From Stories, Anecdotes and Humor from the Civil War

When General Grant was a brigadier in southeast Missouri, he commanded an expedition against the rebels under Jeff Thompson, in northern Arkansas. The supposed rendezvous of the rebels was about one hundred and ten miles, and the greater portion of the route lay through a howling wilderness. The imaginary suffering that our soldiers endured during the first two days of their march was enormous. It was impossible to steal or "confiscate" uncultivated real estate, and not a hog, or a chicken, or an ear of corn was anywhere to be seen.

On the third day, however, affairs looked more hopeful, for a few small specks of ground, in a state of partial cultivation, were here and there visible. On that day, Lieutentant Watson, of an Indiana cavalry regiment, commanded the advance-guard, consisting of eight mounted men. About noon he came up to a small farm-house, from the outward appearance of which he judged there might be something fit to eat inside. He halted his company, dismounted, and with two second lieutentants entered the dwelling.

He knew that Grant's incipient fame had already gone out through all the country, and it occurred to him that by representing himself to be the general he might obtain the best the house afforded. So assuming a very im­perative demeanor, he accosted the inmates of the house, and told them he must have something for himself and staff to eat. They desired to know who he was, and he told them that he was Brigadier-General Grant. At the sound of that name they flew around with alarming alacrity, and served up all they had in the house, taking great pains all the while to make loud pro­fessions of loyalty. The lieutenants ate as much as they could of the not over sumptuous meal, but which was, nevertheless, good for that country, and demanded what was to pay. "Nothing." And they went on their way rejoicing.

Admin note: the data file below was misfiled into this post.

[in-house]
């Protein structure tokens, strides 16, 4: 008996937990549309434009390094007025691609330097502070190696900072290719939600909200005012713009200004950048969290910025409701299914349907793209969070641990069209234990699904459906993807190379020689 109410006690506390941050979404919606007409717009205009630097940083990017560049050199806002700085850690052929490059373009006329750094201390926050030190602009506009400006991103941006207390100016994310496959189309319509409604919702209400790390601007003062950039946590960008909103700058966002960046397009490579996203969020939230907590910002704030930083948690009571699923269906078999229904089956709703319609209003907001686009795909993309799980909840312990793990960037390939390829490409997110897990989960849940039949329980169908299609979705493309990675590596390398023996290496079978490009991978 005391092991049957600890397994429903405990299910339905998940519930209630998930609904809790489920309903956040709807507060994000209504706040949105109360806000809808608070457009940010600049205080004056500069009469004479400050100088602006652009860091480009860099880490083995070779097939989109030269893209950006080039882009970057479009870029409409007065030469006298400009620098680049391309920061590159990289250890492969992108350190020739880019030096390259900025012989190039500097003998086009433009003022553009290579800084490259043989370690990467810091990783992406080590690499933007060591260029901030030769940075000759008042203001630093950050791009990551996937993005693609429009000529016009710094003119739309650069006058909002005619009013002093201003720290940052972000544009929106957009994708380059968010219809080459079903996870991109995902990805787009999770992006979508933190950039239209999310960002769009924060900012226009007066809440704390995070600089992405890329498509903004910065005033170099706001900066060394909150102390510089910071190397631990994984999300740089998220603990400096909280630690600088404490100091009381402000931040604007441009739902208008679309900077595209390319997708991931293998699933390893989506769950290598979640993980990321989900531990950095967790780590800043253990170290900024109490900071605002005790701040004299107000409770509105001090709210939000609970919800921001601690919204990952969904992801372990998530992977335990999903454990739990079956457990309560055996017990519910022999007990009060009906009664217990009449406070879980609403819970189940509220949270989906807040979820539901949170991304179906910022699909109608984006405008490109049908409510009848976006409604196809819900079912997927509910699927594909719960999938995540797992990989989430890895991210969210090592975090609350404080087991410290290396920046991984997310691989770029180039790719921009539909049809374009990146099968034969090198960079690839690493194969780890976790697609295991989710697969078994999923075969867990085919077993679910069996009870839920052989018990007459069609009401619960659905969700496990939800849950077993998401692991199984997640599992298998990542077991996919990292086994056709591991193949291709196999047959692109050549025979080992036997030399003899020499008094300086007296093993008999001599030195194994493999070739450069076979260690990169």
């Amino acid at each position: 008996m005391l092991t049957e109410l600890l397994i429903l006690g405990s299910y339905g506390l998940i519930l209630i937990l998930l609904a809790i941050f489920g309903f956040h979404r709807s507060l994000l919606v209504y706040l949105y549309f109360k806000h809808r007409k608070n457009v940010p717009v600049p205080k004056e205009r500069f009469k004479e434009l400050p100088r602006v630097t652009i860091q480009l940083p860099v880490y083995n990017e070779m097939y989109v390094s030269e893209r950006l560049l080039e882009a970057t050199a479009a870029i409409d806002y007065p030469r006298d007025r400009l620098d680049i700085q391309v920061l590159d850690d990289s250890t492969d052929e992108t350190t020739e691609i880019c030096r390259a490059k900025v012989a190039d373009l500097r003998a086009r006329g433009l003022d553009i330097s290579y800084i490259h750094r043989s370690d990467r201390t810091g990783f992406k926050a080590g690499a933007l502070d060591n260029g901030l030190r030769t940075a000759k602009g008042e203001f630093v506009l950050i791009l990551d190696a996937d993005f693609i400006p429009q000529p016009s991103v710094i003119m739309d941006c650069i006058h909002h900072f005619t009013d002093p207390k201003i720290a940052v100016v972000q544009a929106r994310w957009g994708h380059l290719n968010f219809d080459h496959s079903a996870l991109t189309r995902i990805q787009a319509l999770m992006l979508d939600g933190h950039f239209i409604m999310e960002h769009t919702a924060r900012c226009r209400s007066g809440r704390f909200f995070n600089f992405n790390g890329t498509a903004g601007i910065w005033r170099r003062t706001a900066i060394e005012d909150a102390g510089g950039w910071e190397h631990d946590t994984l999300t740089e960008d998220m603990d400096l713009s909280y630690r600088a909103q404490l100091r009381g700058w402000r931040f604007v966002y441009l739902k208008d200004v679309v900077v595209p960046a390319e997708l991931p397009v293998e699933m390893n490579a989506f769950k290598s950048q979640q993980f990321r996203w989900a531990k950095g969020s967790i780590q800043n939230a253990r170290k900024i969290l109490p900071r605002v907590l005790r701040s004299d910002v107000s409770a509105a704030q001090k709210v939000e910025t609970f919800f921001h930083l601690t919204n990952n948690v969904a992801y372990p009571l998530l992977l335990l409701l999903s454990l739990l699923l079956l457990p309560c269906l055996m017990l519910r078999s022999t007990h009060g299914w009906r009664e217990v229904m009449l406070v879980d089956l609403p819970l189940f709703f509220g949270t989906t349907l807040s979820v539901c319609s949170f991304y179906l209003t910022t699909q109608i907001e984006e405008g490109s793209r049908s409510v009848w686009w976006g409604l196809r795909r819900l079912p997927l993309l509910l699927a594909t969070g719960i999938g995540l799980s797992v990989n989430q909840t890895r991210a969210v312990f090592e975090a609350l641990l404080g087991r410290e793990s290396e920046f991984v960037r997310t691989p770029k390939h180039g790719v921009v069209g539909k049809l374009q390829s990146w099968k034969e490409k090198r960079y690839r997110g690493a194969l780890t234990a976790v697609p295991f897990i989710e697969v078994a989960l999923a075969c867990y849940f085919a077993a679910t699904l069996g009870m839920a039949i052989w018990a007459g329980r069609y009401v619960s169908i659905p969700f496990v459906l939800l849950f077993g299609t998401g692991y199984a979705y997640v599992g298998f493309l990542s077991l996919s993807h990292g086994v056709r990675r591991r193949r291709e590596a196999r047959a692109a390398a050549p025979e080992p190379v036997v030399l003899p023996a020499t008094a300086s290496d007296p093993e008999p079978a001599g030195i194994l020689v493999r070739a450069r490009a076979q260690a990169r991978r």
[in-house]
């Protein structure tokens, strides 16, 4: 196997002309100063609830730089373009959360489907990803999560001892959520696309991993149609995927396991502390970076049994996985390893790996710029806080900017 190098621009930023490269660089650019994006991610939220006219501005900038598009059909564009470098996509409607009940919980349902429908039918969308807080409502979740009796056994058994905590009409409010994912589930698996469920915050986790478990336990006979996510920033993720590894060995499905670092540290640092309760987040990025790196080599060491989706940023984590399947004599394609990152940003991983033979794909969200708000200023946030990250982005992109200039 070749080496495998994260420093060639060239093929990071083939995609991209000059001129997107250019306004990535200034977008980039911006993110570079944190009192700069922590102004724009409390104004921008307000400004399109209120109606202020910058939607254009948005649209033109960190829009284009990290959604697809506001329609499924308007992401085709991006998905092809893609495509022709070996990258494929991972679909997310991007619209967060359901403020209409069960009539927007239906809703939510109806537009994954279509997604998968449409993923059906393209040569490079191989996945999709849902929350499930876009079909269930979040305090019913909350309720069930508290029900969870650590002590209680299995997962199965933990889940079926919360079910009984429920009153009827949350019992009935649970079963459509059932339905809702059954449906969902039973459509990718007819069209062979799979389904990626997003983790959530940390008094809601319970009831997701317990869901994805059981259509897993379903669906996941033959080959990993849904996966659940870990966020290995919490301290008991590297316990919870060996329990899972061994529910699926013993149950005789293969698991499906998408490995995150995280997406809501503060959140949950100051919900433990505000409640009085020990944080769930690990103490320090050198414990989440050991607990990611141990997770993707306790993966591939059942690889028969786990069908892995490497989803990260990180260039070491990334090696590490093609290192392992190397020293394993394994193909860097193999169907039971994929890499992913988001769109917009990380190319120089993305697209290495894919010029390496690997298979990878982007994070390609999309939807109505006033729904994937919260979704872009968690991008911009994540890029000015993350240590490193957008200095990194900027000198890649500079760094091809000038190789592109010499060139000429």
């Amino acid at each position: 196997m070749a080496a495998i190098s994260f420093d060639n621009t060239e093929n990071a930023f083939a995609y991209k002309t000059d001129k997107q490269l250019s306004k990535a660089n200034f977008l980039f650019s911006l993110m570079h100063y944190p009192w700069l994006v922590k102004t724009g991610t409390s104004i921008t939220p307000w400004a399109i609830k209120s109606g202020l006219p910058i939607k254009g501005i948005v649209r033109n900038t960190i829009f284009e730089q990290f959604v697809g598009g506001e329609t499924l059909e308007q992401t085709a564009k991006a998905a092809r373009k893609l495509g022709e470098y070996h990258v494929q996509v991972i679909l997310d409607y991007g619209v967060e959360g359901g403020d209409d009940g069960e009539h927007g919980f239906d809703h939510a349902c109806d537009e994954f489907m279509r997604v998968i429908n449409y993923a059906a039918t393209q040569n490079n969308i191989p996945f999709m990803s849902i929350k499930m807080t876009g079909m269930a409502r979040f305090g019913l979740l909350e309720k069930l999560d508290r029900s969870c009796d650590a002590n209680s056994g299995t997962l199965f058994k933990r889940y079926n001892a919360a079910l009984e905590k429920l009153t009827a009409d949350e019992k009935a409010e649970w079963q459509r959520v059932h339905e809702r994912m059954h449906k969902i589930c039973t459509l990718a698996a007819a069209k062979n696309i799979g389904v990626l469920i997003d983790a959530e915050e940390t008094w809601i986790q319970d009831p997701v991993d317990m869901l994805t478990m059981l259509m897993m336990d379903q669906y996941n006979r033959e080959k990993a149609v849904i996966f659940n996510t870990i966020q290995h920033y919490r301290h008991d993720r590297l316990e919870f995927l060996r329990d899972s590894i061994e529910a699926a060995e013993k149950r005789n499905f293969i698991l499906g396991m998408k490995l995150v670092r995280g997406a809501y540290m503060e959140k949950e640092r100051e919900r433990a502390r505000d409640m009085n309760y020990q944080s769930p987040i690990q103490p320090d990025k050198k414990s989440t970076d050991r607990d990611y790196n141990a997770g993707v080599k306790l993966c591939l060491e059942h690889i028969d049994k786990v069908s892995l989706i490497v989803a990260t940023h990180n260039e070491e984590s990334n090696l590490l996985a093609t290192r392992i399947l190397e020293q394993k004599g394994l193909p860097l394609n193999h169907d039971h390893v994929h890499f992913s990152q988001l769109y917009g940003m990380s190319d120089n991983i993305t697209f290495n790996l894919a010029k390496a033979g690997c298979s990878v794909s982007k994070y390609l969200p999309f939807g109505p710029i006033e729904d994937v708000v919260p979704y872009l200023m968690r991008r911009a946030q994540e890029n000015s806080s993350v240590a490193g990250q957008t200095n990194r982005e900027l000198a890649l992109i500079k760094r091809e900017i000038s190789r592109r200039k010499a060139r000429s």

In the meantime General Grant, who had halted his army a few miles further back, for a brief resting spell, came in sight of, and was rather favorably impressed with, the appearance of this same house. Riding up to the fence in front of the door, he desired to know if they would cook him a meal.

"NO!" said a female, in a gruff voice; "General Grant and his staff have just been here and eaten everything in the house except one pumpkin pie."

"Humph," murmured Grant; "what is your name?"

"Selvidge," replied the woman.

Casting a half-dollar in at the door, he asked if she would keep the pie till he sent an officer for it, to which she replied that she would.

That evening, after the camping-ground had been selected, the various regiments were notified that there would be a grand parade at half-past six for orders. Officers would see that their men all turned out, etc.

In five minutes the camp was in a perfect uproar, and filled with ail sorts of rumors; some thought the enemy were upon them, it being so unusual to have parades when on a march.

At half-past six, the parade was formed, ten columns deep, and nearly a quarter of a mile in length.

After the usual routine of ceremonies the acting assistant adjutant-general read the following order:


No. . Lieutenant Watson, of the Indiana Cavalry, having on this day eaten everything in Mrs. Selvidge's house, at the crossing of the Ironton and Pocahontas and Black River and Cape Girardeau Roads, except one pumpkin pie, the said Lieutenant Watson is here-by ordered to return with an escort of one hundred cavalry and eat that pie also.—U.S. Grant, Brigadier-General Commanding.

Grant's orders were law, and no soldier ever attempted to evade them. At seven o'clock the lieutenant filed out of camp with his hundred men, amid the cheers of the entire army. The escort concurred in stating that he devoured the whole of the pie, and seemed to relish it.